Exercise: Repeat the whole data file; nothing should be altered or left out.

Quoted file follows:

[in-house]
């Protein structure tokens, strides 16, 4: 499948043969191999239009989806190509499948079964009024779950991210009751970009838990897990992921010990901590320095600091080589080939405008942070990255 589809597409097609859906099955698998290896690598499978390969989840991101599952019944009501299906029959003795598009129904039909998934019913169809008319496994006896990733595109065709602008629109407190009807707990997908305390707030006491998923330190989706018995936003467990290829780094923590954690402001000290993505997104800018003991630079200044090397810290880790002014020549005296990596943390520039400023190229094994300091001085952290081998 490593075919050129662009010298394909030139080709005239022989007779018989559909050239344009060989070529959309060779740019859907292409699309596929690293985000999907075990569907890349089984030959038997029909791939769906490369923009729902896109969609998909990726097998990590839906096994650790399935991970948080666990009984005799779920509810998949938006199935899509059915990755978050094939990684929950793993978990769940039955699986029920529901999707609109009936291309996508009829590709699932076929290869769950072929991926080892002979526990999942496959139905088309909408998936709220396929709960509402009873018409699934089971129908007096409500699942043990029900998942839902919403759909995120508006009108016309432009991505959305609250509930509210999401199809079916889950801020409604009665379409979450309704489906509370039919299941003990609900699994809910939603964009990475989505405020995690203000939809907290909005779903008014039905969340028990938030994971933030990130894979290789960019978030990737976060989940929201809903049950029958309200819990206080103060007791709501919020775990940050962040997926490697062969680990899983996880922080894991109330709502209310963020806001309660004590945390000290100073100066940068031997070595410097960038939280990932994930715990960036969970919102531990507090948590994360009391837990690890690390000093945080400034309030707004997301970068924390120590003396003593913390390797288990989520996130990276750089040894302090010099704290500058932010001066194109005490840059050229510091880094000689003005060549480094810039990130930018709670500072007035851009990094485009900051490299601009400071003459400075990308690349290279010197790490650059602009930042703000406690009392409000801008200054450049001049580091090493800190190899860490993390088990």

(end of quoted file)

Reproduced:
[in-house]
């Protein structure tokens, strides 16, 4: 499948043969191999239009989806190509499948079964009024779950991210009751970009838990897990992921010990901590320095600091080589080939405008942070990255 589809597409097609859906099955698998290896690598499978390969989840991101599952019944009501299906029959003795598009129904039909998934019913169809008319496994006896990733595109065709602008629109407190009807707990997908305390707030006491998923330190989706018995936003467990290829780094923590954690402001000290993505997104800018003991630079200044090397810290880790002014020549005296990596943390520039400023190229094994300091001085952290081998 490593075919050129662009010298394909030139080709005239022989007779018989559909050239344009060989070529959309060779740019859907292409699309596929690293985000999907075990569907890349089984030959038997029909791939769906490369923009729902896109969609998909990726097998990590839906096994650790399935991970948080666990009984005799779920509810998949938006199935899509059915990755978050094939990684929950793993978990769940039955699986029920529901999707609109009936291309996508009829590709699932076929290869769950072929991926080892002979526990999942496959139905088309909408998936709220396929709960509402009873018409699934089971129908007096409500699942043990029900998942839902919403759909995120508006009108016309432009991505959305609250509930509210999401199809079916889950801020409604009665379409979450309704489906509370039919299941003990609900699994809910939603964009990475989505405020995690203000939809907290909005779903008014039905969340028990938030994971933030990130894979290789960019978030990737976060989940929201809903049950029958309200819990206080103060007791709501919020775990940050962040997926490697062969680990899983996880922080894991109330709502209310963020806001309660004590945390000290100073100066940068031997070595410097960038939280990932994930715990960036969970919102531990507090948590994360009391837990690890690390000093945080400034309030707004997301970068924390120590003396003593913390390797288990989520996130990276750089040894302090010099704290500058932010001066194109005490840059050229510091880094000689003005060549480094810039990130930018709670500072007035851009990094485009900051490299601009400071003459400075990308690349290279010197790490650059602009930042703000406690009392409000801008200054450049001049580091090493800190190899860490993390088990």